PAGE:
By the time people are diagnosed with Parkinson’s disease, they have lost a sizable fraction of their dopamine making cells in the substantia nigra pars compacta region of the brain, together with the vital axonal projections that deliver dopamine to the striatum. While orally administered L-dopa replaces some of this missing dopamine, the uneven delivery (3 or 4 times a day) leads eventually to disabling “motor complications,” including involuntary writhing movements (dyskinesias), and on-off fluctuations – in which the medicine’s power to combat Parkinson's disease suddenly vanishes without warning.
Now Stéphane Palfi and colleagues at the Henri Mondor Hospital in Paris (in collaboration with a British firm, Oxford BioMedica) have announced results of a phase1/2 open label trial of a new and potentially smoother way of delivering dopamine – a gene therapy called ProSavin. As the team’s Lancet article describes, Palfi et al took a gutted virus, inserted three genes that collectively can manufacture dopamine, and surgically delivered multiple copies of the viral vector to the putamens of 15 patients with advanced PD. All patients had had the disease for more than 5 years. The hope, says Palfi, is that these three critical genes –for tyrosine hydroxylase (the enzyme that converts tyrosine into L-dopa), AADC (the enzyme that turns L-dopa into dopamine) and GTP-cyclohydylase – would convert the surviving striatal neurons “into dopamine-producing factories to replace the constant source of dopamine that is lost in Parkinson's disease."
After a 12-month follow up period, Palfi reports that the technique appears pretty safe. The ProSavin cohort – aged 48 to 65 – experienced only mild to moderate side effects. The team also reports encouraging signs of efficacy. Patients evaluated in the off medication state showed a reduction (i.e. improvement) in UPDRS part III motor scores of about 30%. This is about the benefit seen from taking Sinemet.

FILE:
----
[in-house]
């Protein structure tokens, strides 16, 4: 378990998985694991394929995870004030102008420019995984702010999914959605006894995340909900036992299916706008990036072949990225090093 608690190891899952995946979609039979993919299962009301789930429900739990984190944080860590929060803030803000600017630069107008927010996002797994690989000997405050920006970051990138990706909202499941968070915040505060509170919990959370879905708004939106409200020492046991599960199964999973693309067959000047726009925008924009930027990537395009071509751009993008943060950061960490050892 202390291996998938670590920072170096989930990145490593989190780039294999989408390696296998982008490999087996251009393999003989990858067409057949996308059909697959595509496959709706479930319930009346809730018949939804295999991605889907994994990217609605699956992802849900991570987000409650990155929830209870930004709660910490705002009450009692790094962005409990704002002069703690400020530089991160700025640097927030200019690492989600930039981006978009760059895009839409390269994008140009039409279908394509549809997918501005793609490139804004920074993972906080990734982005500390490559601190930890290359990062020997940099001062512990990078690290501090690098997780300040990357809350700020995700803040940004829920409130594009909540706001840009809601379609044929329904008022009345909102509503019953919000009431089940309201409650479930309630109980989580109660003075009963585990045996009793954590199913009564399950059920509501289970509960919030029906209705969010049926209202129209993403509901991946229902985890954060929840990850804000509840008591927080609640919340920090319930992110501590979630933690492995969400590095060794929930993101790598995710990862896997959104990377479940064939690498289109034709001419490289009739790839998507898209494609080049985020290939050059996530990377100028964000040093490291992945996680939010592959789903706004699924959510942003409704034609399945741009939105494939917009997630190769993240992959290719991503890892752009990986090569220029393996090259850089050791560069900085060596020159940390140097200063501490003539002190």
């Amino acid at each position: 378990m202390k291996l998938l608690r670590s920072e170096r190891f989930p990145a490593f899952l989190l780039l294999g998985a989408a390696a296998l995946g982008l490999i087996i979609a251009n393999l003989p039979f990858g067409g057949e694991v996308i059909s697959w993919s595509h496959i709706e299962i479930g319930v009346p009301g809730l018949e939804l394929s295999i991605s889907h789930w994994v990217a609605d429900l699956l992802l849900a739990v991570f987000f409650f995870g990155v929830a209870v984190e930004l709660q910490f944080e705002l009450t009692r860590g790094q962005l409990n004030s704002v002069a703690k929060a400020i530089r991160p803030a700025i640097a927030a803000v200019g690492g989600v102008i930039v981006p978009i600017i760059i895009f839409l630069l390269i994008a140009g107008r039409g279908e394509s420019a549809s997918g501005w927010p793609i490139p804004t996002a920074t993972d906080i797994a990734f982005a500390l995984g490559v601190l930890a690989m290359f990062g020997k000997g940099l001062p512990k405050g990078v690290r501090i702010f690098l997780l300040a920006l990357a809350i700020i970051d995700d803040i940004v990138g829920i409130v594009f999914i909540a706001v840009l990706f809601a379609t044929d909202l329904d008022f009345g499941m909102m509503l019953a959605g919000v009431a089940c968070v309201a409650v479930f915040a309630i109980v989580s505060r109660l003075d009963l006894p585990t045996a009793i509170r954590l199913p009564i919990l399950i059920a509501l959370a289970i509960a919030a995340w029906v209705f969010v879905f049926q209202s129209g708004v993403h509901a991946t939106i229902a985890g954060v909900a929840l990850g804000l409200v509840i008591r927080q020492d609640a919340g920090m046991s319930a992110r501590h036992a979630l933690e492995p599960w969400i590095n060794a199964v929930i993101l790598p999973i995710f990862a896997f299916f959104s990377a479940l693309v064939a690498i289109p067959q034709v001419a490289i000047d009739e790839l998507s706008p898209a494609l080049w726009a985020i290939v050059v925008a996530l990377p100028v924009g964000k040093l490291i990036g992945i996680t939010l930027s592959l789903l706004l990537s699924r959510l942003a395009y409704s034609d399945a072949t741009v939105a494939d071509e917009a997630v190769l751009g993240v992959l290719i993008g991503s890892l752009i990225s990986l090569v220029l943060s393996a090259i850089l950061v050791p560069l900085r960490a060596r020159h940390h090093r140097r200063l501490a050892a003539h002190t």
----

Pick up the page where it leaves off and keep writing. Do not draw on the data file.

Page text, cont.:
But the authors end with a placebo alert, saying the “magnitude of effects are within the placebo range reported in other clinical trials for Parkinson's disease using surgical techniques, and must be interpreted with caution."
Indeed. On numerous occasions over the last 15 years, promising open label PD trials – of, for example, fetal grafts or neurotrophic factor gene therapy – have failed to hold up in double-blind placebo controlled trials. Surgical studies have proved to be especially susceptible to powerful and long lasting placebo effects. In his classic study examining patients in the placebo arms of 11 major PD trials, Rush neuroscientist Christopher Goetz found that some patients in surgical studies (which typically use “sham surgery” as a placebo control) experienced gigantic benefits (50% drops in UPDRS III scores), which persisted for more than 18 months. Since these effects are larger than what’s been observed so far with ProSavin, the team is right to be cautious. Before putting ProSavin to the critical test they wisely want to optimize the process. They want to refine the patient selection (i.e. age, type, stage), decide the appropriate follow up period, determine the right dose etc. As Palfi et al say, “only when we have an optimum mode and dose of delivery will we proceed to a more definitive double-blind placebo controlled trial.”